At the National Museum of Women in the Arts in Washington DC is an unexpected exhibition titled Impressive: Antoinette Bouzonnet-Stella (on through October 20, 2024). Ranging across the blue walls of three adjacent alcoves, a series of twenty-five 17th-century prints by artist Antoinette Bouzonnet-Stella (Lyon,1641-Paris,1676) depicts The Entrance of the Emperor Sigismond into Mantua (1675).
The 25 relief-style engravings on paper teem with horses and oxen pulling wagons, children and women follow men brandishing spears, musicians, river gods and soldiers traveling in the entourage of the Emperor. The lively and exacting detail in the engravings is pure delight.
The exhibition explores the circumstances of the creation of the series, and focuses on the artist’s life in Paris. At age 13, Antoinette Bouzonnet (1641-1676) moved with her siblings from Lyon to Paris, to live and work with her uncle, artist Jacques Stella, in his prestigious lodgings in the Louvre.
By the time Antoinette and her siblings joined his Paris workshop, Jacques Stella was an established painter and printmaker, and a leading proponent of the neoclassical style. He had lived in Florence from about 1616 to the early 1620s, working for Cosimo II de’ Medici and absorbing Italian Renaissance classicism. Following Cosimo’s death in 1621, Stella moved to Rome, where he lived for 10 years producing well-regarded small-scale paintings and engravings. There he met Nicolas Poussin and was deeply influenced by his art. Stella became one of Poussin’s few close friends.
Stella had previously come to the attention of Cardinal Richelieu, and when he arrived in Paris in about 1634, Richelieu presented him to Louis XIII, who appointed him Painter to the King. At the time there was an all-out effort by the French government to emulate Classical Greek and Roman aesthetics in French art, and Stella’s training in Italy stood him in good stead with this program.
Once Antoinette had settled into her uncle’s household, she adopted his name, adding it to her own surname. Under Stella’s tutelage she mastered various techniques of printmaking and collaborated with her sisters in copying paintings by both their uncle and Poussin. As her reputation grew, in time Antoinette also received her own commissions. In 1675 she executed The Entrance of the Emperor Sigismond into Mantua for Louis XIV’s minister of finance. These exquisitely executed engravings demonstrate how classical art, borrowed from antiquity, was rebirthed in 16th-century Italy and sought by the 17th-century French court to create a strong national art.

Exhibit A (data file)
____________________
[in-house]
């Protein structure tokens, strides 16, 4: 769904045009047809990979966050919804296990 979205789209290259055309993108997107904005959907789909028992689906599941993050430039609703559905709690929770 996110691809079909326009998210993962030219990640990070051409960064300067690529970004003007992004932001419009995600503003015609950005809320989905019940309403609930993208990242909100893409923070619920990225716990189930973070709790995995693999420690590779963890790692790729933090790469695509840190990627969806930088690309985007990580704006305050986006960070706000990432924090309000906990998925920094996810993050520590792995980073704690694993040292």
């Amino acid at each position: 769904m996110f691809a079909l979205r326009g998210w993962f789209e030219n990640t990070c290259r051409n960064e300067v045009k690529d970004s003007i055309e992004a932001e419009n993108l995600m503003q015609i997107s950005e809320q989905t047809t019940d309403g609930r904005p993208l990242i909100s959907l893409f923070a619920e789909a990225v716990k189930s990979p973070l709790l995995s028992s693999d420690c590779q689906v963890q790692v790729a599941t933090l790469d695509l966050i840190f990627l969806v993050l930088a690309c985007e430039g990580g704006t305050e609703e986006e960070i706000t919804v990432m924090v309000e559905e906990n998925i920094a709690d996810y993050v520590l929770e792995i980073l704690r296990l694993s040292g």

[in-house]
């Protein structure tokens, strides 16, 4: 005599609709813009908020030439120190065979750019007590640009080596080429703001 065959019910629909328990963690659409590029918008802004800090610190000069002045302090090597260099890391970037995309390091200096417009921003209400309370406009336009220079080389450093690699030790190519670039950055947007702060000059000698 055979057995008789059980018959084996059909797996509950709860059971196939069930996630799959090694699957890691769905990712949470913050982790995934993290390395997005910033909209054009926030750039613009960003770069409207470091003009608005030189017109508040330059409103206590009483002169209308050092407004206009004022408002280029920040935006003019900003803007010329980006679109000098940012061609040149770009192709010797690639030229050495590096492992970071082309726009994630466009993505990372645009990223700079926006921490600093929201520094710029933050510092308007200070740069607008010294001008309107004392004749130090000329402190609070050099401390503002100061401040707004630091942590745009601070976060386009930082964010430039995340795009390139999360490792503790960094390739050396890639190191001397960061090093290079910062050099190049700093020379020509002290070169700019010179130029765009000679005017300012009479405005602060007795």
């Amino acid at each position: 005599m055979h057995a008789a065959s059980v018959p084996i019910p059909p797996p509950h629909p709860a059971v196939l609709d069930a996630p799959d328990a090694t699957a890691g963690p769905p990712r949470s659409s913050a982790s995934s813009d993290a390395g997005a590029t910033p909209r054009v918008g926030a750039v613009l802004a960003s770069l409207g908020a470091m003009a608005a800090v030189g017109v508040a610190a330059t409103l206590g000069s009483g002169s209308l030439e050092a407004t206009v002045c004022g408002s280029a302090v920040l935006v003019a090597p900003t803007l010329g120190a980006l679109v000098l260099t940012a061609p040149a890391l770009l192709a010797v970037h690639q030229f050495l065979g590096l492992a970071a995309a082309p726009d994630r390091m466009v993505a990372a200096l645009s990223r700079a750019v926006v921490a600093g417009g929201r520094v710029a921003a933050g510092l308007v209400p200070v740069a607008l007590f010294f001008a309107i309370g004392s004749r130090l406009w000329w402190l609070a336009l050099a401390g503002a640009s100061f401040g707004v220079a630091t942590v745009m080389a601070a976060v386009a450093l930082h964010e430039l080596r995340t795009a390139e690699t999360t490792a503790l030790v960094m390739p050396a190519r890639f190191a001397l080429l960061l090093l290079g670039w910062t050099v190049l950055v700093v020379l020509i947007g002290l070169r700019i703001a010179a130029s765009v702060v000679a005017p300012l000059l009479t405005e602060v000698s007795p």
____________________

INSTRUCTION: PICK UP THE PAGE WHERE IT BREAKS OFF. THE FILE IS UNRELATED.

Just one year after this monumental series was completed, Antoinette Bouzonnet-Stella suffered an accidental fall and died in Paris at the age of 35.
The imagery of this series of prints is taken from a 16th-century Italian Renaissance stucco frieze designed by Giulio Romano for the Palazzo del Te in Mantua, which itself had been modelled on the 2nd-century style of Trajan’s Column in Rome. How this was accomplished is something of a mystery since it is highly unlikely that Bouzonnet-Stella travelled to Italy to see the frieze in person. However, it’s known that her uncle journeyed to Venice and Milan on his way from Rome to Paris, and Mantua is directly on the route between those two cities. Although there is no record of his having done so, it seems likely that he would have stopped to see and make drawings of the famous frieze in the Sala dei Stucchi in the Palazzo del Te.
That she was separated by a century and hundreds of miles from Giulio Romano’s frieze, makes it all the more amazing that Bouzonnet-Stella’s engravings track the frieze from left to right with such tremendous fidelity to the original.
Detail of Giulio Romano’s frieze at Palazzo del Te, Mantua Plate 2 from the Bouzonnet-Stella series of engravings
Palazzo del Te was constructed in the decade from 1524–1534 as a palace of leisure for Federico II Gonzaga, Marquess of Mantua, who was named Duke of Mantua in 1530. The frieze exalted the family’s history, immortalizing the glorious event when the hereditary title of marquess was bestowed by Emperor Sigismund upon Federico II’s great-grandfather, Gianfrancesco I, on 22 September 1433. The artist aggrandized the historic occasion by imagining an Imperial Roman (31 BC-476 AD) triumphal entrance into a city, placing Sigismond (1368-1437) at its center.
Apparently, even the River gods came out for the event!
Of course, the Emperor never went anywhere without his musicians (banner image) and engineers …
To find an intact set of any old series of prints is increasingly rare, as over time they have often been broken up to be sold piecemeal, often bringing in more per print than the full set would. However, in a testament to the quality of the collection of the National Museum of Women in the Arts, they hold a full set of the 25 engravings that make up Antoinette Bouzonnet-Stella’s The Entrance of the Emperor Sigismond into Mantua.
ArtGeek highly recommends this exhibition.
Hmmm … maybe it’s time to plan a little trip …
Impressive: Antoinette Bouzonnet-Stella, on through October 20, 2024
National Museum of Women in the Arts
1250 New York Ave NW, Washington, DC
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